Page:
Liverpool’s attack has been mightily impressive this season with the fluid movement of Sadio Mane, Adam Lallana, Philippe Coutinho and Roberto Firmino ripping teams apart. Klopp’s side are the highest scorers with 20 goals thus far but the one issues many have about them being genuine title contender is their defensive play. Klopp’s side have kept just one clean sheet in their nine PL games so far this season and they’ve conceded the most goals in the top six.

Klopp’s right, there’s a long way to go. But plenty are also correct to be positive about this Liverpool team.

Challenging for the PL title this season may just be beyond them but securing a top four finish certainly isn’t. Klopp is pushing Liverpool in the right direction. Any of us can see that, even if he doesn’t want to admit it.

Moussa Sissoko handed FA charge over elbow incident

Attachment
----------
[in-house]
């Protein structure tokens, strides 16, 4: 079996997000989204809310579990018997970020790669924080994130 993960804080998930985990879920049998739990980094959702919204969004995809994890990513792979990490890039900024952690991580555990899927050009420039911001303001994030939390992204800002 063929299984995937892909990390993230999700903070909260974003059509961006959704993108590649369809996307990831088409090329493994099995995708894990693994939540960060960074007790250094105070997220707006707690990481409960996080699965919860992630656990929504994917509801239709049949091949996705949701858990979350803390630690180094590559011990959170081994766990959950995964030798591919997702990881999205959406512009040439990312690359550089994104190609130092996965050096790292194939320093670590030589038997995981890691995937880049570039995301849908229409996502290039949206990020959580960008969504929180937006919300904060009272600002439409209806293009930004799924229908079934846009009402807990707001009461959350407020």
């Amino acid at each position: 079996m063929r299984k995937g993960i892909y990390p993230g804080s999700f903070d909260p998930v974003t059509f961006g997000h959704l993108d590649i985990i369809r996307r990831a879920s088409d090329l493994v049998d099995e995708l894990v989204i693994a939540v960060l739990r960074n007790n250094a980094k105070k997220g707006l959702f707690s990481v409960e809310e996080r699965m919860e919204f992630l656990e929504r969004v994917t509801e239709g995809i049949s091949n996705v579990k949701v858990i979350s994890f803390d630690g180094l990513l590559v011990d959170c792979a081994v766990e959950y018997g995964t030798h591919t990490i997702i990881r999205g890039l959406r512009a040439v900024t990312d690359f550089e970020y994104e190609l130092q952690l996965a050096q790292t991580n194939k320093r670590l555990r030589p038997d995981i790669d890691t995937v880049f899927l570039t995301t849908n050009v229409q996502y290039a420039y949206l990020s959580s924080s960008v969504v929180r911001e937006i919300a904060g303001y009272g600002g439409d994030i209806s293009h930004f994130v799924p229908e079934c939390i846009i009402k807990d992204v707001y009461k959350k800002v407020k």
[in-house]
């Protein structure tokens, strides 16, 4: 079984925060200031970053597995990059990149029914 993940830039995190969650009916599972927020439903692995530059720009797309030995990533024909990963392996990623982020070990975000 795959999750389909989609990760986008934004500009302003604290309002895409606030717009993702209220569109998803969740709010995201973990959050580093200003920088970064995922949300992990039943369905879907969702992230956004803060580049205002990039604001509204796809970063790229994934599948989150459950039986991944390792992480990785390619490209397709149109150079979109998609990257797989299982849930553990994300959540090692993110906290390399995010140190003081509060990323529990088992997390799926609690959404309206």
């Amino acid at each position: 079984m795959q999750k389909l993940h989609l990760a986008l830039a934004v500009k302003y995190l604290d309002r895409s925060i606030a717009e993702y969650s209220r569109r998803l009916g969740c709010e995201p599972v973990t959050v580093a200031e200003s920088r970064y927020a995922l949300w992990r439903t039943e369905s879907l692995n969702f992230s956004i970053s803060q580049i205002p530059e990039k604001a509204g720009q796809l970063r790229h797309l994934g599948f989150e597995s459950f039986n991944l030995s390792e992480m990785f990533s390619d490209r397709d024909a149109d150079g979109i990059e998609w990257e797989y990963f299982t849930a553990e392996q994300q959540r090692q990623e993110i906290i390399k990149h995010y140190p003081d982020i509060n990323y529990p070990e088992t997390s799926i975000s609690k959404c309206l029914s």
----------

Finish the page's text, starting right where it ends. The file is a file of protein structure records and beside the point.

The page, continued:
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This was always likely to happen.

On Monday the FA charged Tottenham Hotspur’s Moussa Sissoko with violent conduct after he caught Bournemouth’s midfielder Harry Arter in the face with his elbow during the 0-0 draw at the Vitality stadium on Saturday.

[ MORE: Ballon d’Or shortlist ]

Sissoko, 27, was a second half sub for Mauricio Pochettino‘s side but he will now miss the EFL Cup game against Liverpool and the Premier League games against Leicester City and Arsenal after Tottenham accepted the charge.

In a brief statement on their website the FA said the following about Sissoko’s charge:

Moussa Sissoko has been charged for an alleged act of violent conduct which was not seen by the match officials but caught on video. The Tottenham Hotspur forward was involved in an incident with AFC Bournemouth’s Harry Arter in the 79th minute of the game on Saturday [22 October 2016].